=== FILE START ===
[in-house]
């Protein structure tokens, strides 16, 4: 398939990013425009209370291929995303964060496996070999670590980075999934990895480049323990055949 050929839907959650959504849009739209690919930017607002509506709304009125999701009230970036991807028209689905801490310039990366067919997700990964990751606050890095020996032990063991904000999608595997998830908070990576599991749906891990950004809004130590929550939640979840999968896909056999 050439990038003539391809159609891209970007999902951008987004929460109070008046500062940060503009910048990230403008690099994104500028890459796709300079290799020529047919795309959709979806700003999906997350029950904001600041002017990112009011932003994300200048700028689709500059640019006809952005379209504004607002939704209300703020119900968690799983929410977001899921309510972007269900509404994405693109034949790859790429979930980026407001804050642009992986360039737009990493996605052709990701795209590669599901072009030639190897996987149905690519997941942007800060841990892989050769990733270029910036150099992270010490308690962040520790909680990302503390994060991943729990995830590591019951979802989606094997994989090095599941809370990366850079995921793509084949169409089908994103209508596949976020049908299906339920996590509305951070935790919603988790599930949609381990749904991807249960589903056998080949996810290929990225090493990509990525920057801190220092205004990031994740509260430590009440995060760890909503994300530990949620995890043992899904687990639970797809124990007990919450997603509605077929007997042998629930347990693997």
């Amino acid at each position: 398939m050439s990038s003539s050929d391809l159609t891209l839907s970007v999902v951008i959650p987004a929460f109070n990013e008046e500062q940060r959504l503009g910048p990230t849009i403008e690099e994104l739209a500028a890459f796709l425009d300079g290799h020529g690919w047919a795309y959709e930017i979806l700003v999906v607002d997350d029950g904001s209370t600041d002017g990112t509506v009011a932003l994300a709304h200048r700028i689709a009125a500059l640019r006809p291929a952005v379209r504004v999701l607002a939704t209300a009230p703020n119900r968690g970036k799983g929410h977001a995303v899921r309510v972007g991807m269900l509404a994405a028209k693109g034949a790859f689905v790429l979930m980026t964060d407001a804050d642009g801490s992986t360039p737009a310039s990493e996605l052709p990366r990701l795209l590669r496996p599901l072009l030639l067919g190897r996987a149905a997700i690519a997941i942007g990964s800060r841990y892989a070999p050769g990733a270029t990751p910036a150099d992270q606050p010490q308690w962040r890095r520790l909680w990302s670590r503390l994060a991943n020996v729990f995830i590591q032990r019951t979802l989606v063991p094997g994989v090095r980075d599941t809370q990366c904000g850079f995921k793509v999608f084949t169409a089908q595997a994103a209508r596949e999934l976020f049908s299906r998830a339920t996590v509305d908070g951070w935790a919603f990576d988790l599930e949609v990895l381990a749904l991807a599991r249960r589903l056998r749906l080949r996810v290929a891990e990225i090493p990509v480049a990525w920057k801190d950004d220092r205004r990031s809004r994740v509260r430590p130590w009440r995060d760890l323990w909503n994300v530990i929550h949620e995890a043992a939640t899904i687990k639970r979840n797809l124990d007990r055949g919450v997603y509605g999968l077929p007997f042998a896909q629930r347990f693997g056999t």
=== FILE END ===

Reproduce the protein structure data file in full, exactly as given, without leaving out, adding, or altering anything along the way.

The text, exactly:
[in-house]
């Protein structure tokens, strides 16, 4: 398939990013425009209370291929995303964060496996070999670590980075999934990895480049323990055949 050929839907959650959504849009739209690919930017607002509506709304009125999701009230970036991807028209689905801490310039990366067919997700990964990751606050890095020996032990063991904000999608595997998830908070990576599991749906891990950004809004130590929550939640979840999968896909056999 050439990038003539391809159609891209970007999902951008987004929460109070008046500062940060503009910048990230403008690099994104500028890459796709300079290799020529047919795309959709979806700003999906997350029950904001600041002017990112009011932003994300200048700028689709500059640019006809952005379209504004607002939704209300703020119900968690799983929410977001899921309510972007269900509404994405693109034949790859790429979930980026407001804050642009992986360039737009990493996605052709990701795209590669599901072009030639190897996987149905690519997941942007800060841990892989050769990733270029910036150099992270010490308690962040520790909680990302503390994060991943729990995830590591019951979802989606094997994989090095599941809370990366850079995921793509084949169409089908994103209508596949976020049908299906339920996590509305951070935790919603988790599930949609381990749904991807249960589903056998080949996810290929990225090493990509990525920057801190220092205004990031994740509260430590009440995060760890909503994300530990949620995890043992899904687990639970797809124990007990919450997603509605077929007997042998629930347990693997």
């Amino acid at each position: 398939m050439s990038s003539s050929d391809l159609t891209l839907s970007v999902v951008i959650p987004a929460f109070n990013e008046e500062q940060r959504l503009g910048p990230t849009i403008e690099e994104l739209a500028a890459f796709l425009d300079g290799h020529g690919w047919a795309y959709e930017i979806l700003v999906v607002d997350d029950g904001s209370t600041d002017g990112t509506v009011a932003l994300a709304h200048r700028i689709a009125a500059l640019r006809p291929a952005v379209r504004v999701l607002a939704t209300a009230p703020n119900r968690g970036k799983g929410h977001a995303v899921r309510v972007g991807m269900l509404a994405a028209k693109g034949a790859f689905v790429l979930m980026t964060d407001a804050d642009g801490s992986t360039p737009a310039s990493e996605l052709p990366r990701l795209l590669r496996p599901l072009l030639l067919g190897r996987a149905a997700i690519a997941i942007g990964s800060r841990y892989a070999p050769g990733a270029t990751p910036a150099d992270q606050p010490q308690w962040r890095r520790l909680w990302s670590r503390l994060a991943n020996v729990f995830i590591q032990r019951t979802l989606v063991p094997g994989v090095r980075d599941t809370q990366c904000g850079f995921k793509v999608f084949t169409a089908q595997a994103a209508r596949e999934l976020f049908s299906r998830a339920t996590v509305d908070g951070w935790a919603f990576d988790l599930e949609v990895l381990a749904l991807a599991r249960r589903l056998r749906l080949r996810v290929a891990e990225i090493p990509v480049a990525w920057k801190d950004d220092r205004r990031s809004r994740v509260r430590p130590w009440r995060d760890l323990w909503n994300v530990i929550h949620e995890a043992a939640t899904i687990k639970r979840n797809l124990d007990r055949g919450v997603y509605g999968l077929p007997f042998a896909q629930r347990f693997g056999t």